Spoilers for season four, episode three, of Succession, “Connor’s Wedding.”
Logan Roy — CEO, chairman, and founder of Waystar Royco, the glowing radioactive core of the American right-wing-media machine — left this earth as he lived it: at high speed, climate be damned, hurtling toward yet another scheme to make billions of dollars. His heart stopped as his jet raced to a meeting in Sweden, where he intended to conclude a deal with the tech mogul Lukas Mattson that would ensure the company’s future but also take it out of the Roy family’s hands. According to the family’s statement earlier today, he was pronounced dead upon the plane’s return to Teterboro Airport. Although his business faced the usual cable-news problems (aging audience, cord-cutting, an approach to news that is simultaneously elitist and dumbed down), Roy did not exit while caretaking a shrunken empire. Charles Foster Kane ended up physically diminished in his latter days, tended by nurses; Roy, despite a stroke in the summer of 2018 that briefly incapacitated him and provoked what was widely described as a shitshow at the fuck factory, was up on his feet at a charity event within months, slowed but asserting control. Until today, he was fully in charge of ATN — one report had him visiting the newsroom yesterday afternoon, walking the floor looking like (as one employee put it) “Santa Claus if he was a hit man” — and his choice, in recent months, to throw the network’s backing tacitly behind Jeryd Mencken and his nationalist candidacy may yet make the difference in the upcoming presidential election.
Roy was not precisely what you’d call an intellectual, but he was well read, terrifyingly quick on the uptake, and firmly decisive thereafter. His philosophy, in many ways, boiled down to a phrase he was known to fall back on: “I fuckin’ love news.” He maintained an interest in history, reading deeply and collecting rare military medals. (Doing so could be interpreted either as homage or as irony, given that he never served.) Yet he was the type of man who actively refused to look back on his own life unless it served the future. He disliked speaking about his upbringing; a forthcoming book by the journalist Michele Pantsil may reveal more details, as she has reportedly been cultivating current and former employees of Waystar Royco. We do know Roy was born in extremely modest circumstances in Dundee, Scotland, probably in 1938, the youngest child after his siblings Ewan and Rose. His father died early in his life. When Logan was 4, his mother, Helen— no doubt fearing further Nazi bombing in the city — sent the three children to Quebec, where they were raised by their difficult and by some accounts abusive uncle Noah and his wife. Rose died young in an incident the cause of which has been covered up to this day. About the only thing we can say for certain is that Logan remained close enough to his mother to name the journalism school he endowed in his hometown for her.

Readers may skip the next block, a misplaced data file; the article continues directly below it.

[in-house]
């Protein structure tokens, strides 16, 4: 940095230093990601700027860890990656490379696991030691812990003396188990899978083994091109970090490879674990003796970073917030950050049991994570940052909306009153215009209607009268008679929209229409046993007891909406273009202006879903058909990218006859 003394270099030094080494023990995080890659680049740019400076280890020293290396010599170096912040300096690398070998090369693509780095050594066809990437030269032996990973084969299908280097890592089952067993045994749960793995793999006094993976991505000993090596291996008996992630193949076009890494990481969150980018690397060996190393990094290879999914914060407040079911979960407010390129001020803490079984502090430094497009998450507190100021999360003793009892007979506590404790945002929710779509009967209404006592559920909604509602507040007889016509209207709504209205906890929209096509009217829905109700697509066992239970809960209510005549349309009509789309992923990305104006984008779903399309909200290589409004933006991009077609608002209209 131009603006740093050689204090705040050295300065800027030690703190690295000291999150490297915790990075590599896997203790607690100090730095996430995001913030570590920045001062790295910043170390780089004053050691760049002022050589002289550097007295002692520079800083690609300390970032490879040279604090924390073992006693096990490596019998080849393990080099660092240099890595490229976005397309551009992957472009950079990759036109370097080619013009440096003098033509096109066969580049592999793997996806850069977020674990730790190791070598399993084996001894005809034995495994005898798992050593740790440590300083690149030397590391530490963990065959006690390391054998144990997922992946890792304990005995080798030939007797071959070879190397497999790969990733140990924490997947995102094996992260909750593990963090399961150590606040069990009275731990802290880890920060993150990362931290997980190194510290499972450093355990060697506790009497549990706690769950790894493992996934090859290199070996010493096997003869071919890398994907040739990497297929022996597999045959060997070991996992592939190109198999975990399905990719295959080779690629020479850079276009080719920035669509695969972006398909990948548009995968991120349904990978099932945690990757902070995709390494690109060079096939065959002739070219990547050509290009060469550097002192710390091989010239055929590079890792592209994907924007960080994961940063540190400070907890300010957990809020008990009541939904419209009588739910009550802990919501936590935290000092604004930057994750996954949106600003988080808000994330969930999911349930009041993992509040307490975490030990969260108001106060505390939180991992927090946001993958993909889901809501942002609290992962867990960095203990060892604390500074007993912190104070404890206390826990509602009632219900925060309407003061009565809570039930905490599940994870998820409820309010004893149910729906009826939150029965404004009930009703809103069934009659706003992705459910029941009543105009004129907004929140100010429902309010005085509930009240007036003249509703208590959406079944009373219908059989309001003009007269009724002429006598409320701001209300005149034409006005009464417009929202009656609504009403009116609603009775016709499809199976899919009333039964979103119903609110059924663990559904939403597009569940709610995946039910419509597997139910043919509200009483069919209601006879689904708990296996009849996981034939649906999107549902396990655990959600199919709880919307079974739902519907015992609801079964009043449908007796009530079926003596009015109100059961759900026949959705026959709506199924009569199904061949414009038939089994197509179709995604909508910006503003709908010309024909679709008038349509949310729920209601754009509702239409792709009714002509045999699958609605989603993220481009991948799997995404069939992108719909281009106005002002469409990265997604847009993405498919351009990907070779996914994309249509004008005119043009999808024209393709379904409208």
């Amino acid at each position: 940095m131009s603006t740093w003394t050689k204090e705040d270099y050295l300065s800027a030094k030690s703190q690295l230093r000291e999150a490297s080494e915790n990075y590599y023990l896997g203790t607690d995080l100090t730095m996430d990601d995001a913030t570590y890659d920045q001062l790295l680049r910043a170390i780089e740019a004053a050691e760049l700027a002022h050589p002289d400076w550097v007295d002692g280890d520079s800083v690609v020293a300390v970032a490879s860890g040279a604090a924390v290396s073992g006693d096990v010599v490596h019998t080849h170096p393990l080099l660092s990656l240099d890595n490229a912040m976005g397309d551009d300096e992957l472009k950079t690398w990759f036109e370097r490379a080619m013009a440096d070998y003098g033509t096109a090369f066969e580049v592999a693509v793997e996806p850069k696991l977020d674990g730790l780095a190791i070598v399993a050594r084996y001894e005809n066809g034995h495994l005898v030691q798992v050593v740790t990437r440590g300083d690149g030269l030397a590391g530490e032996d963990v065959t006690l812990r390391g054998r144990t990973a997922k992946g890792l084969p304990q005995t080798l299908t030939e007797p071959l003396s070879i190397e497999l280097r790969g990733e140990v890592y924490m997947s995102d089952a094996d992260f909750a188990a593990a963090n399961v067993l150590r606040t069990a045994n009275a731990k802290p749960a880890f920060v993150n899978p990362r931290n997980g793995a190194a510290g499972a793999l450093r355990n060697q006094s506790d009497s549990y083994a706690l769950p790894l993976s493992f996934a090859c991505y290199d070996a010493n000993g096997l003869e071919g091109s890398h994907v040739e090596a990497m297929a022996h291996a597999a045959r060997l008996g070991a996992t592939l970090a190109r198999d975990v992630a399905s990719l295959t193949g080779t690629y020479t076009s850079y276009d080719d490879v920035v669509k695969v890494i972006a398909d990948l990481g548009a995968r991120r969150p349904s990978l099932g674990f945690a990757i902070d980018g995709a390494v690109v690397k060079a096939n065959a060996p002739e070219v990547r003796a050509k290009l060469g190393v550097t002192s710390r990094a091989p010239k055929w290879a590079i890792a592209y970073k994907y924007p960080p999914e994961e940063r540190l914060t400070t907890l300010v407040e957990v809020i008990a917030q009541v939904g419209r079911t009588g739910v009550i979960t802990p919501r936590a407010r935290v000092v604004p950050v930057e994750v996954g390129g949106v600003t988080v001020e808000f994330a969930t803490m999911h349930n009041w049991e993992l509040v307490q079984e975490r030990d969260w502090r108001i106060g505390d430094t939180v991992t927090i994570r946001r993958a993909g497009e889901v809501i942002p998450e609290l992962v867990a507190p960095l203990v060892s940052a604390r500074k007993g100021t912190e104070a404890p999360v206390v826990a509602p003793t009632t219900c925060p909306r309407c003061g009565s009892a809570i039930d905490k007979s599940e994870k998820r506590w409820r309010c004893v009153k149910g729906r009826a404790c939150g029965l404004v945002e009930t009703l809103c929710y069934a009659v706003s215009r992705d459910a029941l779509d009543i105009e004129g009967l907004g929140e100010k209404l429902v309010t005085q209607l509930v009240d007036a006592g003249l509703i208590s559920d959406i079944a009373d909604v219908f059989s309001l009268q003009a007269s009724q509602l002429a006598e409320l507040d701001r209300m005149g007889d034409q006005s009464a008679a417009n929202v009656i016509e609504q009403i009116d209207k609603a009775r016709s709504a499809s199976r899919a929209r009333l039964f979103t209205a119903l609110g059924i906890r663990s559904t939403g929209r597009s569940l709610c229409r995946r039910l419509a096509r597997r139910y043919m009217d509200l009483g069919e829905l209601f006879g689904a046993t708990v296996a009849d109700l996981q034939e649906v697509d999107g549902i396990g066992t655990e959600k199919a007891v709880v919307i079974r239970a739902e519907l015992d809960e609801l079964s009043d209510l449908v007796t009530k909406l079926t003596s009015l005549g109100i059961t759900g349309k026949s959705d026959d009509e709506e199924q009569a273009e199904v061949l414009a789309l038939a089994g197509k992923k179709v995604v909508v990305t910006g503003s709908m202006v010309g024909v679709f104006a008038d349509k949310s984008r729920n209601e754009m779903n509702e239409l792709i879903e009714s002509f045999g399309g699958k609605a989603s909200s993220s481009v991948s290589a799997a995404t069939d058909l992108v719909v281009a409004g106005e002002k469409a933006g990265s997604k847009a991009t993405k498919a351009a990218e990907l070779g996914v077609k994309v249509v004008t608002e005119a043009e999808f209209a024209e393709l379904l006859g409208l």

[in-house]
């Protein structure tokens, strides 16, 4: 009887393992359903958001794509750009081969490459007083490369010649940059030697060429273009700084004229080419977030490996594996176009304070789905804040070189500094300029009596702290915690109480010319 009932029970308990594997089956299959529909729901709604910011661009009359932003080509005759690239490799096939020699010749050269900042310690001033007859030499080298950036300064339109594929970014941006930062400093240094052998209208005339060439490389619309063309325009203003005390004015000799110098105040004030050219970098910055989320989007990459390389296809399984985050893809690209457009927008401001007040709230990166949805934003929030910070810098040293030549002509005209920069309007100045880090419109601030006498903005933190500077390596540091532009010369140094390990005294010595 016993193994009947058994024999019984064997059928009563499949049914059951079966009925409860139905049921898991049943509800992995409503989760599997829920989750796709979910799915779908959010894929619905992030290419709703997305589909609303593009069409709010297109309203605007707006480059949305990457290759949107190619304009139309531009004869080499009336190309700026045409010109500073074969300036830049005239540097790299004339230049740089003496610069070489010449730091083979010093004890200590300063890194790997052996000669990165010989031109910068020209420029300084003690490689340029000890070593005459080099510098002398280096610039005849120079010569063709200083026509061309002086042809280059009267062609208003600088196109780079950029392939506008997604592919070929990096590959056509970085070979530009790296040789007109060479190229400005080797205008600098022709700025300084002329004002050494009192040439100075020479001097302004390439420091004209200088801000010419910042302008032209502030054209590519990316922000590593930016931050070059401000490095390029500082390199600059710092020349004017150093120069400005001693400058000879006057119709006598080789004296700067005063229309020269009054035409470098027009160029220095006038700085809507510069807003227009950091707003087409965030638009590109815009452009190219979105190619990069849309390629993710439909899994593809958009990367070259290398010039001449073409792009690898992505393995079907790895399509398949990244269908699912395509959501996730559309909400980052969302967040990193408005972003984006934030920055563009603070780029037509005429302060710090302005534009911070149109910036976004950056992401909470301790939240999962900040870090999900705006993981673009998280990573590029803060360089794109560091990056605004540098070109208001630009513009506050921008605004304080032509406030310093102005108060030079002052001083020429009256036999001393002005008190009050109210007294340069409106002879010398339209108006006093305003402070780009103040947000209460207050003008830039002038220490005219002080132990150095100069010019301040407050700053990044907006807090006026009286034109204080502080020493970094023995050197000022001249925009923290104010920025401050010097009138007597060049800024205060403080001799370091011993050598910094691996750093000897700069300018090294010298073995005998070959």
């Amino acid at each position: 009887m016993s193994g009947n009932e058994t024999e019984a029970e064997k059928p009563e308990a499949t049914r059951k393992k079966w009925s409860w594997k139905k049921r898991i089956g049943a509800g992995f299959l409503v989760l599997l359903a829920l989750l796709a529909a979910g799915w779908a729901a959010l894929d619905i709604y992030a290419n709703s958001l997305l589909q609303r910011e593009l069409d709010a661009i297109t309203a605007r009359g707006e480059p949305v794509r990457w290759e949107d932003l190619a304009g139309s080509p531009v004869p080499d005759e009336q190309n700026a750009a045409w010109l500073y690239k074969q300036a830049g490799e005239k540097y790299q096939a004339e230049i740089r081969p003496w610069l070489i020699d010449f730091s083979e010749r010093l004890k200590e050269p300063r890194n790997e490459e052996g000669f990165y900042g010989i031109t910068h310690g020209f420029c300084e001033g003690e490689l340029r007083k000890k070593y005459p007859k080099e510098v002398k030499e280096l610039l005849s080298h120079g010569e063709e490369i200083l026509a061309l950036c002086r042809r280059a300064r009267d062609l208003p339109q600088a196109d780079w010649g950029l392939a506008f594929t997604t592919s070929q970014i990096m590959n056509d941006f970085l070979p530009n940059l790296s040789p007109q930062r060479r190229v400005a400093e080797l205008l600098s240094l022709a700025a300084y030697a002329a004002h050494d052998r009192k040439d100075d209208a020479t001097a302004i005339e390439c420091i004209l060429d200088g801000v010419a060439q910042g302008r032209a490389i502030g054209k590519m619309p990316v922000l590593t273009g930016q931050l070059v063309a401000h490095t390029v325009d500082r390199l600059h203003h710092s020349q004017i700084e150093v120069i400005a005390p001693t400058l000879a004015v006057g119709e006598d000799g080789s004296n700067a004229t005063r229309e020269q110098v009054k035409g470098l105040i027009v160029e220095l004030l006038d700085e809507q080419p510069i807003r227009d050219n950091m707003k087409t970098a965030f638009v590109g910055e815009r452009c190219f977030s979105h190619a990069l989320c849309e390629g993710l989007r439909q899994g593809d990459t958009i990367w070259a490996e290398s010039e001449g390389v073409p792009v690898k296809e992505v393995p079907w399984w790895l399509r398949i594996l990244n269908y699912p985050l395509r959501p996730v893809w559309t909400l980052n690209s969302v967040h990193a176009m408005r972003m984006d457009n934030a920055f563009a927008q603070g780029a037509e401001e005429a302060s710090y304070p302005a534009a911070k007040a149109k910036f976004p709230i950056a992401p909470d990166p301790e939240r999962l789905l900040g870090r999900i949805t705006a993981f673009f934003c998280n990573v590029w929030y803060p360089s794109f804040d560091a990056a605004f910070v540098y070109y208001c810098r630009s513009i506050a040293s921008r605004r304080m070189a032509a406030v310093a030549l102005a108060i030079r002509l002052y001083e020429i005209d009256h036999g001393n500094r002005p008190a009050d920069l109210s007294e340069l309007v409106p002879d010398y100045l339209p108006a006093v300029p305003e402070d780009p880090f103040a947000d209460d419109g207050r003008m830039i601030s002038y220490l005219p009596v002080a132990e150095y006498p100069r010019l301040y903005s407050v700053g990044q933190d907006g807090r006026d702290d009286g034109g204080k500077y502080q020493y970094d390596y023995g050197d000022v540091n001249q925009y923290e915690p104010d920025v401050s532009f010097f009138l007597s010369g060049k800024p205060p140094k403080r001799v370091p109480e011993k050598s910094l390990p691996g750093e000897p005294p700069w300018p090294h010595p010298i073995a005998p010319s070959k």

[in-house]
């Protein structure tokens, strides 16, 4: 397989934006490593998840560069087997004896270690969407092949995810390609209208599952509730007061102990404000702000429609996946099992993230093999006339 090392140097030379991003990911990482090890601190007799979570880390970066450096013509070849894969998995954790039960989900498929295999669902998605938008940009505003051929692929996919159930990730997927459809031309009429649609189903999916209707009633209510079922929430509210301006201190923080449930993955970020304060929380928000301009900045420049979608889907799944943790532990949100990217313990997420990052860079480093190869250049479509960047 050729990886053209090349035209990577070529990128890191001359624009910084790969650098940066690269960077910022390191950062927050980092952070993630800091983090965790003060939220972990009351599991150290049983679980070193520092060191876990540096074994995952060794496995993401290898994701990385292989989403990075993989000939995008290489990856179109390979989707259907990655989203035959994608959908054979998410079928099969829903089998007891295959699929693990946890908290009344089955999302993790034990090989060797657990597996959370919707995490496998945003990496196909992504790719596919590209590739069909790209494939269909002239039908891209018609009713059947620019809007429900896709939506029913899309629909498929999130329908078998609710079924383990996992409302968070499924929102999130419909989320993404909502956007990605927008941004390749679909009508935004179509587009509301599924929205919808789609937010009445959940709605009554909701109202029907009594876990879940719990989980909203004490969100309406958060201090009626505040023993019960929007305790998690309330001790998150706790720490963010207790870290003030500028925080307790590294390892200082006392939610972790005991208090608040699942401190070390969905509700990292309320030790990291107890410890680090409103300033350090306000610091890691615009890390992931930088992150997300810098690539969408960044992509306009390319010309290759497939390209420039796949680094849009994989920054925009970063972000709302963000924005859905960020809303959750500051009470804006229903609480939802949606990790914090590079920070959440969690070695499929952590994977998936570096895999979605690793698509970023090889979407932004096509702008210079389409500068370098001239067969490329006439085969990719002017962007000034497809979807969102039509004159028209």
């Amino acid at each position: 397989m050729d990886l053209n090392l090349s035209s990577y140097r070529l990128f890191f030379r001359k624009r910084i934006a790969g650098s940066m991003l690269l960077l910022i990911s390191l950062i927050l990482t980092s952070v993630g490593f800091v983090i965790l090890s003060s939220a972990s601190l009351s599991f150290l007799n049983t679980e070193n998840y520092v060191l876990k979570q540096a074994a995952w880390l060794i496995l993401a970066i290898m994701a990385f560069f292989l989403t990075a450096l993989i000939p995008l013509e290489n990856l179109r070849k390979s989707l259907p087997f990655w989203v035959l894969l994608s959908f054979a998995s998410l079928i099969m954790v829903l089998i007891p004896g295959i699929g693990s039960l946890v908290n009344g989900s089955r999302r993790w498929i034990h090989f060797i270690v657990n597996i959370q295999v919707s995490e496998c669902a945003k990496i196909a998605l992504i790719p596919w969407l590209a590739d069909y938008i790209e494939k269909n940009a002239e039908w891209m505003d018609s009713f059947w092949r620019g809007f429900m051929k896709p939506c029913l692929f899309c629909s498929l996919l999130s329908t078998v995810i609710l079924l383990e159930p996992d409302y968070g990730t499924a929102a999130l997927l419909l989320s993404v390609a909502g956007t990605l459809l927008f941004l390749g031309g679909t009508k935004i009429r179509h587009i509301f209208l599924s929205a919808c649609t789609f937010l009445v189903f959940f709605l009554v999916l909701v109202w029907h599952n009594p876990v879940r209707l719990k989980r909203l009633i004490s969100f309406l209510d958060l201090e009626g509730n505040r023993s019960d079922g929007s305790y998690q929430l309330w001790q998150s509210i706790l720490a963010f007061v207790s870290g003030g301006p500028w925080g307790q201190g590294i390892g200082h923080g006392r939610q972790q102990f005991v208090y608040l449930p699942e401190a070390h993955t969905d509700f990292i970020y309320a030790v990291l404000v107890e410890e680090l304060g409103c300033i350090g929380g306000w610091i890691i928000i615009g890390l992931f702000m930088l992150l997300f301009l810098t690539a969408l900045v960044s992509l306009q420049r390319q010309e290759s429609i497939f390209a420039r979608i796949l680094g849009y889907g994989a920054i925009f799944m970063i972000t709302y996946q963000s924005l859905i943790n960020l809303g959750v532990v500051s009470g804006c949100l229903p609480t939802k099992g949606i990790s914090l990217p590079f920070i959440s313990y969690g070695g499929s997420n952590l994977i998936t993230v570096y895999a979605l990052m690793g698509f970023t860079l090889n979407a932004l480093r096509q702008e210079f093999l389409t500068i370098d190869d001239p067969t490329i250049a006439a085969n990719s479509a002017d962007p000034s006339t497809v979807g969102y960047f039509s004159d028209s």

Noah did, however, leave one legacy to his nephew: He ran a printshop and owned some billboards, and seeing that business seems to have kindled Roy’s taste for getting the news out. Roy would sneer at the thought of a sentimental origin story from his childhood, however: “Rosebud is a dollar bill,” he once said. “It’s whatever it took to get me the fuck out of here.” He certainly was not — unlike Nan Pierce or Arthur Sulzberger Jr. or Donald Graham or most of the other rivals with whom he was occasionally contrasted — born into wealth. That dollar bill first materialized in the newspaper business, and to this day Waystar continues to operate quite a few titles, including the flagship New York Globe, his adopted hometown’s Journal Quebecoise, and the burgeoning Shenzhen Sun.
After establishing Royco in 1980 and expanding aggressively into the cable broadcasting business, the Pierces, especially, began to take notice of his tactics. In 1985, Royco expanded into theme parks and cruise ships with a division eventually named Brightstar, taking on significant debt to do so. A merger with the film studio Waystar in 1995 synergized nicely with those businesses, producing steady profits. Brightstar also, as readers of New York learned from our exposé, was embroiled in an enormous scandal in 2018 over alleged crimes aboard its ships, including sexual abuse and harassment under a Roy executive, Lester McClintock. The company’s impending acquisition by the streaming network Gojo will presumably improve the overall business outlook much as the earlier Waystar merger did, bringing in IP and supplying a desperately needed new distribution channel.